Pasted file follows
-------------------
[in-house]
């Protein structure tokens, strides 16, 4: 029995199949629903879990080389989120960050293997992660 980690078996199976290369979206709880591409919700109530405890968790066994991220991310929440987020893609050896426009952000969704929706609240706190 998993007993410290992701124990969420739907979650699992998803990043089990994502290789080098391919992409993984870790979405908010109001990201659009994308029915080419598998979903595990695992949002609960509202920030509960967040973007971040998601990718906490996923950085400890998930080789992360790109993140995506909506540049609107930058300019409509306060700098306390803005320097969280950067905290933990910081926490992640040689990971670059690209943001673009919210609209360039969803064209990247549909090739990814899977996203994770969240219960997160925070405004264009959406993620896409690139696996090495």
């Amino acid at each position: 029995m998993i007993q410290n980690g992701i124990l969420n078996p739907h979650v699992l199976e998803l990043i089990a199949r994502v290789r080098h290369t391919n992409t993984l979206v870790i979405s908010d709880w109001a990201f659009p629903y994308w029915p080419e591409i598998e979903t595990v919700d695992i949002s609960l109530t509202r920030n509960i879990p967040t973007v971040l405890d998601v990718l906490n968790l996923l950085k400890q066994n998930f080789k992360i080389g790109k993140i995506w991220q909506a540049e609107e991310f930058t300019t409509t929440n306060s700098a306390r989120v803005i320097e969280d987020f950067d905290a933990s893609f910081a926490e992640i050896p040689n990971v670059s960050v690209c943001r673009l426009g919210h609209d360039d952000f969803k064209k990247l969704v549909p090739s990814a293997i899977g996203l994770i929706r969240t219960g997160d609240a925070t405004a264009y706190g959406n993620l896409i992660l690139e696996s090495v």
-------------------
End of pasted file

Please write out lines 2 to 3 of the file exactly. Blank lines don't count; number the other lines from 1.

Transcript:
């Protein structure tokens, strides 16, 4: 029995199949629903879990080389989120960050293997992660 980690078996199976290369979206709880591409919700109530405890968790066994991220991310929440987020893609050896426009952000969704929706609240706190 998993007993410290992701124990969420739907979650699992998803990043089990994502290789080098391919992409993984870790979405908010109001990201659009994308029915080419598998979903595990695992949002609960509202920030509960967040973007971040998601990718906490996923950085400890998930080789992360790109993140995506909506540049609107930058300019409509306060700098306390803005320097969280950067905290933990910081926490992640040689990971670059690209943001673009919210609209360039969803064209990247549909090739990814899977996203994770969240219960997160925070405004264009959406993620896409690139696996090495």
């Amino acid at each position: 029995m998993i007993q410290n980690g992701i124990l969420n078996p739907h979650v699992l199976e998803l990043i089990a199949r994502v290789r080098h290369t391919n992409t993984l979206v870790i979405s908010d709880w109001a990201f659009p629903y994308w029915p080419e591409i598998e979903t595990v919700d695992i949002s609960l109530t509202r920030n509960i879990p967040t973007v971040l405890d998601v990718l906490n968790l996923l950085k400890q066994n998930f080789k992360i080389g790109k993140i995506w991220q909506a540049e609107e991310f930058t300019t409509t929440n306060s700098a306390r989120v803005i320097e969280d987020f950067d905290a933990s893609f910081a926490e992640i050896p040689n990971v670059s960050v690209c943001r673009l426009g919210h609209d360039d952000f969803k064209k990247l969704v549909p090739s990814a293997i899977g996203l994770i929706r969240t219960g997160d609240a925070t405004a264009y706190g959406n993620l896409i992660l690139e696996s090495v």